Leveling Books Is Not Science

winter 2007 078
In a classroom? Ok if you must, but not in my library please.

I’m not saying it’s totally wrong or anything and it definitely has a place, especially in classrooms and with younger readers to help guide their reading progress but for my purposes in the school library?  Leveling is a big fat pain in the tuckus.

To prove that it’s mostly nonsense just look up the DRA, Lexile, AR, F&P, and whatever other leveling program you can think of for a half dozen books or so.  They almost never line up grade level wise.  And that whole “grade level” thing is pretty suspect as well.  Think about what you like to read.  According to these leveling programs you’re probably a 12+. Does that mean you should only read Chemistry textbooks, Sartre tomes and Pynchon novels?  Of course not.  You may enjoy those things but you may also enjoy the occasional light thriller and be just as caught up with the Percy Jackson books you’re reading out loud to your kids as they are.  And don’t get me started on picture books.  I Want My Hat Back may be a picture book written for kids but I love it for me. I get just as much pleasure out of Chris Van Allsburg books as anything.

When a student comes in to my library I want them to get whatever it is that floats their boat.  Yes, I help them pick something close to their “level” but I don’t go crazy with it.  I had a first grader in here the other day wanting something about the Titanic.  We do have a number of Titanic books but even the easiest one is above “first grade level.”  Who cares? It’s a non-fiction book with a ton of pictures and captions  That’s about all I ever get to on those National Geographic magazines and I feel pretty smart.  He’ll enjoy it and get what he can out of it.  That is the point.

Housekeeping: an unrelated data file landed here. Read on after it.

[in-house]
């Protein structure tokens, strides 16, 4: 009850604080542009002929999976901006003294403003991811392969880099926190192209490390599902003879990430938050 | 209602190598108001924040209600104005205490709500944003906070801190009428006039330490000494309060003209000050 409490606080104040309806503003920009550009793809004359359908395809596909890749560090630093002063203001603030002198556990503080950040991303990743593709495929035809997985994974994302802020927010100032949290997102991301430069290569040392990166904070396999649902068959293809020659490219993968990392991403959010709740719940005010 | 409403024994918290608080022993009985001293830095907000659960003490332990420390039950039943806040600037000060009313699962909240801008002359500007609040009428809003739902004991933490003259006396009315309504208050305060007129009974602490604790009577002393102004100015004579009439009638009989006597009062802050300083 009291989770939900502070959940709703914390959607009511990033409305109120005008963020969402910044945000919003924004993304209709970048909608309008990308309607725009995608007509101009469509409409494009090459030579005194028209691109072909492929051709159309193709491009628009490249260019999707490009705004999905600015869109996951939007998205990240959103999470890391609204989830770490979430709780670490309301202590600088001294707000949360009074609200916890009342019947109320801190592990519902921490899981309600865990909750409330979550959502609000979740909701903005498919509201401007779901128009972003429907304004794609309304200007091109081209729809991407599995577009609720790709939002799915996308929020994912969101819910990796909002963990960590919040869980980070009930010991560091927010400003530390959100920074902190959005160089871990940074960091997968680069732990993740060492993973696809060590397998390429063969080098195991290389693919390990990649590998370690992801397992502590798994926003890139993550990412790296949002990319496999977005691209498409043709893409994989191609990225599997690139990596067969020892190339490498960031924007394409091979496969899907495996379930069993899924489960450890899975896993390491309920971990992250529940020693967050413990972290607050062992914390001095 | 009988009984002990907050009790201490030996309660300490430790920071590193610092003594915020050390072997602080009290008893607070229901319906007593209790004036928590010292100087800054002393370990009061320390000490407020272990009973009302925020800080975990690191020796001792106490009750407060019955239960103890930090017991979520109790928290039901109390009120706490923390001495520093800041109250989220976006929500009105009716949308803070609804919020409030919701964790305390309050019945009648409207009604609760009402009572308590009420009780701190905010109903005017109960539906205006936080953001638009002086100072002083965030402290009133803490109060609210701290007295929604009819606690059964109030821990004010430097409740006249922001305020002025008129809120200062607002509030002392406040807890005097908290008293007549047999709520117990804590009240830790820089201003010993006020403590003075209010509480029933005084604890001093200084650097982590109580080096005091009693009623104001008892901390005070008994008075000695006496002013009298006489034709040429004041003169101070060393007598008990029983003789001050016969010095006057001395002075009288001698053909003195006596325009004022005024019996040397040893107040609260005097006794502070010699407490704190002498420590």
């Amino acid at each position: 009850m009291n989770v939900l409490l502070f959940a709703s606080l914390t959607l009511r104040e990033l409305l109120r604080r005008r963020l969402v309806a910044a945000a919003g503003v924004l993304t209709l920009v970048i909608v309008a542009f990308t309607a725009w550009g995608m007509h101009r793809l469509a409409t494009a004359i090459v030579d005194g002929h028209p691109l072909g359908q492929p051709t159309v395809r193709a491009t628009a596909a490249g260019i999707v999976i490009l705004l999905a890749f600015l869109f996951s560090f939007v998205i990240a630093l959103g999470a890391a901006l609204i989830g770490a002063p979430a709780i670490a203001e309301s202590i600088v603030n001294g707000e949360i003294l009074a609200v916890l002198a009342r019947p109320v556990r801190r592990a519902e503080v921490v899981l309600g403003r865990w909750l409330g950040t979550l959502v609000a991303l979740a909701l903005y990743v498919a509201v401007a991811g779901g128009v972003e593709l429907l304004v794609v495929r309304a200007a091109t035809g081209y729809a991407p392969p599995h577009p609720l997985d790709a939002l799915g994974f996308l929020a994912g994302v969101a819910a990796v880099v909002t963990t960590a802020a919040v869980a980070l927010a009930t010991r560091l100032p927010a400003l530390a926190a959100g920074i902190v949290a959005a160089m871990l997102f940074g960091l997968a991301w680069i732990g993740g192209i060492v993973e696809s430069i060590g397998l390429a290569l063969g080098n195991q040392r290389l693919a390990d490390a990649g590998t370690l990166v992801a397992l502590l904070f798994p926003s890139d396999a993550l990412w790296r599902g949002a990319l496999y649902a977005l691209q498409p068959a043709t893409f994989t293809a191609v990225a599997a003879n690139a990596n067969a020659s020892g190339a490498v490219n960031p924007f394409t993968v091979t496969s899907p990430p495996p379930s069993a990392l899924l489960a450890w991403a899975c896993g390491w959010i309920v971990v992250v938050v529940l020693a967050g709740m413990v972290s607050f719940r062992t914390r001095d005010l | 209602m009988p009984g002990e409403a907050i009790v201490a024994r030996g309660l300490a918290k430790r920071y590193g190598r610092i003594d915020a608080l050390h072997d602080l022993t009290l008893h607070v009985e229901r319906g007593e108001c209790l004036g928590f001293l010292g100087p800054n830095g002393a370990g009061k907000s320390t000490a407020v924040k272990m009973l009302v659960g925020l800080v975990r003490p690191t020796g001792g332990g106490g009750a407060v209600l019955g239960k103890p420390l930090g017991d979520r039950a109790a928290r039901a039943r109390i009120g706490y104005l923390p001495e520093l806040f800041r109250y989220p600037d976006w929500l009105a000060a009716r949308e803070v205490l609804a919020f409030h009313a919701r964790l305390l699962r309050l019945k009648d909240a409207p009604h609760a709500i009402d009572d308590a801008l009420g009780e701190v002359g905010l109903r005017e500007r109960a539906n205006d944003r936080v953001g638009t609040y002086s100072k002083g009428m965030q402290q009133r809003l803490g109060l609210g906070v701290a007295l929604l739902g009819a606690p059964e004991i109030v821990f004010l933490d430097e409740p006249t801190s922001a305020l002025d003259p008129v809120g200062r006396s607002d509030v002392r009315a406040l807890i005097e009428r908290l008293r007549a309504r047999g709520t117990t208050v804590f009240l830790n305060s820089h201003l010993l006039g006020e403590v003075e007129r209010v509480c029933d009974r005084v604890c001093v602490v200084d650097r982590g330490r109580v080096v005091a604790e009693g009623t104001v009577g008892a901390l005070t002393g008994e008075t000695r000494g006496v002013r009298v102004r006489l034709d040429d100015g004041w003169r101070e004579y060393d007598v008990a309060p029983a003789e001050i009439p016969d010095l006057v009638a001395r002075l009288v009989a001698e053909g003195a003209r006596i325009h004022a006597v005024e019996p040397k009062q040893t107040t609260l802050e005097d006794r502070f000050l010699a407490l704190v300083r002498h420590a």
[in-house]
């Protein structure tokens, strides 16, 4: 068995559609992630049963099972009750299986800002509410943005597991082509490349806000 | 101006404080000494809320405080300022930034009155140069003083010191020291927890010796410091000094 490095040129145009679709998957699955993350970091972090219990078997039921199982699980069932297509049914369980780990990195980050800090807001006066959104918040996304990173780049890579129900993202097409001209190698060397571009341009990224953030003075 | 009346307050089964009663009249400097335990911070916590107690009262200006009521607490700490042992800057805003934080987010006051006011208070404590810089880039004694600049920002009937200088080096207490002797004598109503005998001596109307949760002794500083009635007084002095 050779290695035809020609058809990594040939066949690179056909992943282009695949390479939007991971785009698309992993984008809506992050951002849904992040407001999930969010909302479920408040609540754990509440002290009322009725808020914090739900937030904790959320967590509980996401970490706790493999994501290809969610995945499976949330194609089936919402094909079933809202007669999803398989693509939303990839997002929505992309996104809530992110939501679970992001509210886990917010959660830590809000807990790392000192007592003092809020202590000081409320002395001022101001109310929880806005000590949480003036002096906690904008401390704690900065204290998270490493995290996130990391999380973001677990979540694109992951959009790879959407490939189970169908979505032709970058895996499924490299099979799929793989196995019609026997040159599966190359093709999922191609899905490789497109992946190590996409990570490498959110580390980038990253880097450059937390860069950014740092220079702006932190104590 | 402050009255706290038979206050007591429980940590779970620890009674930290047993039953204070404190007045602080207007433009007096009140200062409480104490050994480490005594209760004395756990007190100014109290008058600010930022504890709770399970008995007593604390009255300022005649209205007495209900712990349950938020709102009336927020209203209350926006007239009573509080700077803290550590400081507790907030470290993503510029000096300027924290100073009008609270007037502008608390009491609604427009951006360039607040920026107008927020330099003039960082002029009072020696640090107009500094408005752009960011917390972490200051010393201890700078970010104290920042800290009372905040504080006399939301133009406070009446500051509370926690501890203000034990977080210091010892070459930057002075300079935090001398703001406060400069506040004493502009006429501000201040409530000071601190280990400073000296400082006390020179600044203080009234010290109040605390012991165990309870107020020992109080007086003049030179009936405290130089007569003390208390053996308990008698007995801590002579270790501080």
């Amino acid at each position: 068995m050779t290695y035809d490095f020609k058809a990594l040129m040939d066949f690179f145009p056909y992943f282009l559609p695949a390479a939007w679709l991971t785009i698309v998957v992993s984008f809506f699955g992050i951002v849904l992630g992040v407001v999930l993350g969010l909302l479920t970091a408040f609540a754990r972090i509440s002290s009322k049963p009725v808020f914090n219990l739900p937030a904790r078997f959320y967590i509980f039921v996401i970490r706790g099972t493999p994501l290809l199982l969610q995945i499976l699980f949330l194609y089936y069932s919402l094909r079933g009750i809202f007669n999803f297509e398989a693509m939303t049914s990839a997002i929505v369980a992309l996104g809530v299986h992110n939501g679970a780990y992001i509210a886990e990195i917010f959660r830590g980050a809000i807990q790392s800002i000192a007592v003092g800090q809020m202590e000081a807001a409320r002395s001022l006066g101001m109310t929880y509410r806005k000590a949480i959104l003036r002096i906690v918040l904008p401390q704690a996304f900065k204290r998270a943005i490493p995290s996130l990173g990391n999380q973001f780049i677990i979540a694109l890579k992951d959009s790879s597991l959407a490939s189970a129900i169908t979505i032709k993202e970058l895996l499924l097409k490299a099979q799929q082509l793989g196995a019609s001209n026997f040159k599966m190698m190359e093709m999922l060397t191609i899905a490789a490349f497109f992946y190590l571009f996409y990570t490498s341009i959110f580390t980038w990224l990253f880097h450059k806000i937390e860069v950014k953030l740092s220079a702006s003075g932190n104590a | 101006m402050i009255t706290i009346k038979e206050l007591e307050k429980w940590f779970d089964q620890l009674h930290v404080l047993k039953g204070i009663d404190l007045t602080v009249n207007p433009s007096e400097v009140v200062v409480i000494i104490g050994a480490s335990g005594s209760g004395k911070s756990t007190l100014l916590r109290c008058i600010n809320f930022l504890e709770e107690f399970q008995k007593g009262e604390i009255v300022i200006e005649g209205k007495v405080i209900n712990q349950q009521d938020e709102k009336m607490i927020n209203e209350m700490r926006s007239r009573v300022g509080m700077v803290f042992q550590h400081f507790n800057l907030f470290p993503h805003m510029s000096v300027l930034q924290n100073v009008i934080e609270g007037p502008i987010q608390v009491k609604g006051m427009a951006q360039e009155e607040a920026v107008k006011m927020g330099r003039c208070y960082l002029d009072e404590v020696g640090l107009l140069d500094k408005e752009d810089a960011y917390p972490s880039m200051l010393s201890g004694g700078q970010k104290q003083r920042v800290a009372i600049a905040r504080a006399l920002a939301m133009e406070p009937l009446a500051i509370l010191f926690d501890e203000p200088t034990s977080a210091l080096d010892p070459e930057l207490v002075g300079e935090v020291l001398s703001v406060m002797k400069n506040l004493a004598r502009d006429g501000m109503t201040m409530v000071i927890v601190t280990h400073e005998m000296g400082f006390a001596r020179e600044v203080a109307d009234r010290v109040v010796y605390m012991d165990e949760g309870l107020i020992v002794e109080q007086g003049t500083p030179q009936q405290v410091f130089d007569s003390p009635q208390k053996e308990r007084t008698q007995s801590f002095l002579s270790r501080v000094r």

I do have to make more concrete decisions when it comes to books in the school library.  I’m not going to buy the Hunger Games or Divergent for an elementary school even though I do have 5th graders I know reading those.  The vendor I use has categories for K-3, 3-6, 5-8 and so on.  I stick mostly to K-3 and 3-6.  I do get some fiction from the 5-8 category, but usually wait for the students to request those so I’m getting what they’ll actually read.  That’s where Harry Potter, Percy Jackson and the Wimpy Kid books fall.  It’s not scientific either, but it keeps my students, staff and parents happy so that’s what’s working for me so far.

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2 thoughts on “Leveling Books Is Not Science

  1. I always tell parents that my daughter had to read The Help in 10th grade, and the level is 4.2. I don’t worry about levels that are “too low”; occasionally, my struggling readers do struggle with higher books, but in general, we let students choose whatever they want.

  2. I tell my kids that level doesn’t really matter because it ignores the “Do you like it?” factor. If you like a book, you can read well above your “level.” If you don’t like a book, you may have to step a bit down to get through it. And I *hate* it when people are discouraged from reading stuff below level — my high schooler likes to see the new Elephant and Piggy books. Some stuff he leaves behind (he eventually told me I could stop getting the latest Vampire Sisters book), others stuff not so much (still picks up the latest Riordan book).

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